It was a fun and enlightening experience. At one point we had to climb an extremely muddy bank and, while the elephants stepped up with ease, the human members of our party struggled – flimsy shoes got stuck and one man slipped right over! When we stopped to rest, it was heart-warming seeing the elephants interacting and doing elephanty things: itching themselves against tree trunks, breaking off branches with which to bat themselves, and appearing to talk to each other. A hilarious moment came when one elephant pulled down and snapped a branch off a tree, causing the rest of it to recoil and shower our party with water from the leaves!
Into the river
Reaching the river, we left the elephants behind as we went to have lunch at a wooden shack further along the riverbank. The vegetarian buffet provided was surprisingly good, and we ate sat around the shack’s edges, our feet dangling over the river rushing by below.
Some people – wiser people – changed into swimming gear for going into the river with the elephants. I hadn’t brought any, so had to wade in fully clothed (thankfully, I had a change of clothes for afterwards). I also should have brought shoes that could be worn in water, as the river’s bottom was very rough with sharp plants and stones. The rain began the moment we began walking towards the river, transforming it into a gushing torrent of brown water. The current was so strong that it was a struggle to even keep upright! But if anything, the storm made the experience feel all the more crazy and funny. We were given buckets with which to throw water over the elephants, and amid the madness I accidentally threw it over another couple! I was mortified, but thankfully we were all so wet anyway they didn’t seem to mind! I hadn’t dared bring my camera into the river, so I was glad that ENP had provided a wonderful photographer to capture the moment for us.
We emerged from the river drenched in muddy water, and dried off as best as we could before returning to where we began, once again leading the elephants by feeding them. After saying goodbye to our elephants, we changed into our clean clothes and the minibus took us to Elephant Nature Park itself. Here, our guide took us to see an adorable baby elephant that was born just a month ago (mostly hiding between his mum and a nanny) and an elephant who could only stand on three of its legs due to one being damaged by previous ill treatment. Before leaving we paid the remainder of our bill at the gift shop and had a drink in the café, surrounded by the many dogs the park has rescued. Signs posted around the place advertised individual dogs up for adoption.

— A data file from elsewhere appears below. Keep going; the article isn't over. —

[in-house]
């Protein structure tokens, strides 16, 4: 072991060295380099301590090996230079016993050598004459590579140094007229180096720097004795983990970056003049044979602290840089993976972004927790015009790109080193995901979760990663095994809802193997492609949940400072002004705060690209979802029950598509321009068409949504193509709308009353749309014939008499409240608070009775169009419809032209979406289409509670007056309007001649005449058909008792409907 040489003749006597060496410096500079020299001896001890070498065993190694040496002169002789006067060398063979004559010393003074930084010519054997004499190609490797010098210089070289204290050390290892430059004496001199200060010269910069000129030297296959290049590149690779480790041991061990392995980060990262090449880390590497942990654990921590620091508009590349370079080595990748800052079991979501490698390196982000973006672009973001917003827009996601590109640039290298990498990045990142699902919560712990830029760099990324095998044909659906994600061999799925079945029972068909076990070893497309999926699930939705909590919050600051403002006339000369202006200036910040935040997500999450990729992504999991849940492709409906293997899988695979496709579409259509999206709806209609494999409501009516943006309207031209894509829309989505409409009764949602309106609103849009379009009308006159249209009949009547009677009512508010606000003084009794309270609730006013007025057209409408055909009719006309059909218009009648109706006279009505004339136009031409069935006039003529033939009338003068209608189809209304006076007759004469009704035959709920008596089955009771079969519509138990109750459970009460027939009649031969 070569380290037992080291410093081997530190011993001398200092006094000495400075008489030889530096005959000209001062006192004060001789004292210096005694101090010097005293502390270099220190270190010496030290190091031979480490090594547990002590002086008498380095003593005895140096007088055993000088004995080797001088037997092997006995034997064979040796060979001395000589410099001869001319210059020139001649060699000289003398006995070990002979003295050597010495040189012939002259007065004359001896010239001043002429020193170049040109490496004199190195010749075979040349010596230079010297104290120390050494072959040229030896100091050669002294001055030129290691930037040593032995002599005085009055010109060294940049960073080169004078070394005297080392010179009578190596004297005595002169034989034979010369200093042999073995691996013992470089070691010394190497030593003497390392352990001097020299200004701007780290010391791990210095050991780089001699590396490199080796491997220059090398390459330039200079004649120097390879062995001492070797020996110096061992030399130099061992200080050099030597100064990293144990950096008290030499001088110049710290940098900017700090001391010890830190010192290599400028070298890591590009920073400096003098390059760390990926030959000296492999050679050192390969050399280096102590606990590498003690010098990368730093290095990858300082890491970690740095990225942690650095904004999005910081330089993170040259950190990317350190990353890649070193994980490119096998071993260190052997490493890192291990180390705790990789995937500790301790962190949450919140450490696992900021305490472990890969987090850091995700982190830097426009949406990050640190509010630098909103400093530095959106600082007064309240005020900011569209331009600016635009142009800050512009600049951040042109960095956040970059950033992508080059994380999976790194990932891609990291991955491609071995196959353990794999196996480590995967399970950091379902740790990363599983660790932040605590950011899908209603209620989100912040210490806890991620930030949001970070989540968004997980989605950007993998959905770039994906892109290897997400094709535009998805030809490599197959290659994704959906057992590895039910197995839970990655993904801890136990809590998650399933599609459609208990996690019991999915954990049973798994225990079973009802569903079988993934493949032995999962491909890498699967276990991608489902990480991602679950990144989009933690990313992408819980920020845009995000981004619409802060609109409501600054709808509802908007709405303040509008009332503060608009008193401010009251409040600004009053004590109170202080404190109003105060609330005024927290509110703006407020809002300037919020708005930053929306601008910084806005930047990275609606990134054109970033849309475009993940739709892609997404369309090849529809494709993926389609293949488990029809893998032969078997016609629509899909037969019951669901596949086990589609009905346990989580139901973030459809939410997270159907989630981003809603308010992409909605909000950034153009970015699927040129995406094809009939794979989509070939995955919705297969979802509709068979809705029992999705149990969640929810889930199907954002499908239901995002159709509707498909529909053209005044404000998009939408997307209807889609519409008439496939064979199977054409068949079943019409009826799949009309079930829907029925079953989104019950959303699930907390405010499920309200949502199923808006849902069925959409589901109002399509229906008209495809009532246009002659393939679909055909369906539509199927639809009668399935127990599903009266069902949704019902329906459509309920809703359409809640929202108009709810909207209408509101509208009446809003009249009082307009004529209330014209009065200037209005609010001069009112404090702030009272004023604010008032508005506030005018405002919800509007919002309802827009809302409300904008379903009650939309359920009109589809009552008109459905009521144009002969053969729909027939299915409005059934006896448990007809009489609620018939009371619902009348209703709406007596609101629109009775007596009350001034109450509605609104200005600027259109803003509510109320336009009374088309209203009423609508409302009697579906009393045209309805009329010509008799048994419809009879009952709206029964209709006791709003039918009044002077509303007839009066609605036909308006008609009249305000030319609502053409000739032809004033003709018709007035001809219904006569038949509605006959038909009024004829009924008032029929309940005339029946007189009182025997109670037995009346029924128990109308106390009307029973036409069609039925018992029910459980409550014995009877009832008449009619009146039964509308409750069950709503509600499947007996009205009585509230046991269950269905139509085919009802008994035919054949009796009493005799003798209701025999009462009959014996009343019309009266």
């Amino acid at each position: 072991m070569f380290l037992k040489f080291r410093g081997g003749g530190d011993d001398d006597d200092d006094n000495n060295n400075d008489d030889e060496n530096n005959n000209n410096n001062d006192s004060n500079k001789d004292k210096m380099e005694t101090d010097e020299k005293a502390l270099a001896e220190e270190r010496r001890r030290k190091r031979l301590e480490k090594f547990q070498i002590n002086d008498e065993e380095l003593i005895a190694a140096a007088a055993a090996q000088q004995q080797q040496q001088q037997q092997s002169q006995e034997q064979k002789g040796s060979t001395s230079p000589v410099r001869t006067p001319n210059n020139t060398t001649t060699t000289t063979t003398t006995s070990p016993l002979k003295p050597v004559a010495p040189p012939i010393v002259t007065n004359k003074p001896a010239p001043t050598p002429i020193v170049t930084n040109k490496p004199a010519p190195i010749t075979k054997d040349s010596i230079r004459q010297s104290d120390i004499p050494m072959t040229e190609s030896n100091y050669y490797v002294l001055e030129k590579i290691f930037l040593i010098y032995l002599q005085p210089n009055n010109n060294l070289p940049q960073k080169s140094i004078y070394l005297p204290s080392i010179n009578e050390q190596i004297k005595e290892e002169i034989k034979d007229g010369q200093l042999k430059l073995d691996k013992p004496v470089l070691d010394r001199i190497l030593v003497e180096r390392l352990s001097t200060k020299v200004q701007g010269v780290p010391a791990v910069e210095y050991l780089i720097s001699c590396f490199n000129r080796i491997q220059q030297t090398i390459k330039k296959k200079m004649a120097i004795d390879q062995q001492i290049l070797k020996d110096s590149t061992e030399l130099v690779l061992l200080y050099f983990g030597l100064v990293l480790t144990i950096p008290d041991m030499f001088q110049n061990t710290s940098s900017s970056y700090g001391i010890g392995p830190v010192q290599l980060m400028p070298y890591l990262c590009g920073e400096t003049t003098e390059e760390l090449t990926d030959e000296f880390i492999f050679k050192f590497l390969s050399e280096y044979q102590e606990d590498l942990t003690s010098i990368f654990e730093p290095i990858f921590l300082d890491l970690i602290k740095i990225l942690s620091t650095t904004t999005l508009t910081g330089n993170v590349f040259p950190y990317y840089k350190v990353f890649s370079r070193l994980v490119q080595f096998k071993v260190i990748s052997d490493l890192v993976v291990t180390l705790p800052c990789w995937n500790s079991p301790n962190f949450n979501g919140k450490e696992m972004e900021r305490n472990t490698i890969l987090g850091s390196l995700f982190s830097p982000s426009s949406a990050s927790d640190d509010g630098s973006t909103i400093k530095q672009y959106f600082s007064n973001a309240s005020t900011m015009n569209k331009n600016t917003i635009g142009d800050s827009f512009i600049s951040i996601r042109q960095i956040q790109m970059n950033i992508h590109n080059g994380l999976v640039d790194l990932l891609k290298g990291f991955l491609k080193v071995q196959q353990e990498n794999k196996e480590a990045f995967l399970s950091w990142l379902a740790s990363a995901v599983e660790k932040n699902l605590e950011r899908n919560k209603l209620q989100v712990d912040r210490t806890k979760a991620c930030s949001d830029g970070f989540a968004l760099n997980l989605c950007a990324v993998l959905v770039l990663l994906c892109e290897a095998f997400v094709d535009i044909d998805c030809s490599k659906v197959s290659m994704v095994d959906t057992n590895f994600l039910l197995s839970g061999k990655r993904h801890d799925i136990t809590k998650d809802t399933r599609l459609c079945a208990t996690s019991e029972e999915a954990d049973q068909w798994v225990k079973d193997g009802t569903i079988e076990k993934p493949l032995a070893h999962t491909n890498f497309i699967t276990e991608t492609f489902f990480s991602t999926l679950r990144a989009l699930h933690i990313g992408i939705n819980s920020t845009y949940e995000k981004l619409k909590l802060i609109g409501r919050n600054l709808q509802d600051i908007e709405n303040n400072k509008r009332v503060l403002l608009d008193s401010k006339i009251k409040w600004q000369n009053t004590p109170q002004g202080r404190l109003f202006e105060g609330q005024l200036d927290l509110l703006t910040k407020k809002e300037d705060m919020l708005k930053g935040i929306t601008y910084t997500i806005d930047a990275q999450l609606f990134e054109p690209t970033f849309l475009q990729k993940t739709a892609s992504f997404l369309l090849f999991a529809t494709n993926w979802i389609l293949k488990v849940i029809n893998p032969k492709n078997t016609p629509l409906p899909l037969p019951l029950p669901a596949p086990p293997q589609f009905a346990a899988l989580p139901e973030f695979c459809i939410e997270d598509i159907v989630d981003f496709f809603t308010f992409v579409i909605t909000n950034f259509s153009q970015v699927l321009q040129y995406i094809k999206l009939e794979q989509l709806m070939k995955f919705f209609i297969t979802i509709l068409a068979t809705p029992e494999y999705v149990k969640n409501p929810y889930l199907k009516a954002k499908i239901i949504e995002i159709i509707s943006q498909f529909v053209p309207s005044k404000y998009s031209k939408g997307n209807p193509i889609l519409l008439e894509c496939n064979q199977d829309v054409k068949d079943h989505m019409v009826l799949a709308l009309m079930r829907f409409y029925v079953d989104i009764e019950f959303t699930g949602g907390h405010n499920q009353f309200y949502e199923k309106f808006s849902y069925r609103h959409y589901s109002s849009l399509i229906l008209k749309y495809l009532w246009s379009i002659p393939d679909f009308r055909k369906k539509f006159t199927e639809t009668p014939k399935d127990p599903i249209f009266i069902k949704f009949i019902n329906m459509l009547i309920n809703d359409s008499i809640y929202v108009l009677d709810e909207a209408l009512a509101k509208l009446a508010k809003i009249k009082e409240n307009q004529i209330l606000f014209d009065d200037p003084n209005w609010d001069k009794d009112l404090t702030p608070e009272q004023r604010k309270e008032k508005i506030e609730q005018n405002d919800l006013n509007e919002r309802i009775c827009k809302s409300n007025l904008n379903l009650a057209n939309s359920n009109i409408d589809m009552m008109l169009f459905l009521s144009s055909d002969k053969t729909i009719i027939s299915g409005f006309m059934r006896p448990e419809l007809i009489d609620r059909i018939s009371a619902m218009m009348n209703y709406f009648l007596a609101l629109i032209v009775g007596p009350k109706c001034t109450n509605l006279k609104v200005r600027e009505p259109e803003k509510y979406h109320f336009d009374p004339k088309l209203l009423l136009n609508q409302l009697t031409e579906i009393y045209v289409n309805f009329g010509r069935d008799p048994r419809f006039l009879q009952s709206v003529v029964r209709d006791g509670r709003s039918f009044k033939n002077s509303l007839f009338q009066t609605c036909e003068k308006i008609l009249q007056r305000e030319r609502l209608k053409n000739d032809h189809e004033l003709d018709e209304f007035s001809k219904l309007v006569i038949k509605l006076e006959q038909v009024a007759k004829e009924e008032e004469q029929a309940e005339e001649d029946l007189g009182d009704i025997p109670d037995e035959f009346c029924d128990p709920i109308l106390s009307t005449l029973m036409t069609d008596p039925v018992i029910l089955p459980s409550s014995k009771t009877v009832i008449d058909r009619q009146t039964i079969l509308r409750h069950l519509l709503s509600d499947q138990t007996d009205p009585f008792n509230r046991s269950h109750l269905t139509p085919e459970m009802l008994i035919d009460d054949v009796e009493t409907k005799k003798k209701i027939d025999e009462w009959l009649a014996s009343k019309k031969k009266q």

The last supper
After the long drive back to Chiang Mai city we were more than ready for dinner. We’d wanted to go to fancy restaurant Ginger & Kafe, but found it all booked up when we arrived. The woman at the door sent us to its sister restaurant The House, which had the same menu but a much more laid-back vibe. In place of Ginger & Kafe’s opulent décor and white tablecloths, The House is decorated with cute pastel checks and trendy wall murals. It wouldn’t look out of place in a trendy part of Edinburgh.
Nevertheless, the food on the menu’s Thai section was authentically Thai. We started with a platter of exciting appetisers, all of them fun to eat and bursting with zingy flavours. For the main course I couldn’t resist ordering another khao soi, and this one was amazing – much larger and more refined than the first, boasting a lot more meat. We were pretty full afterwards but still managed to share a cheesecake, which both appeared and tasted like it had been made fresh that day. Alongside this feast I enjoyed two original cocktails, strong and with just the right level of sweetness.
This gorgeous dinner was the perfect end to our short stay in Chiang Mai: a place I’ll always remember for its beautiful temples, delicious food and generous people – but perhaps most of all, its elephants!
All text and photos (c) Juliet Langton, 2016. All rights reserved.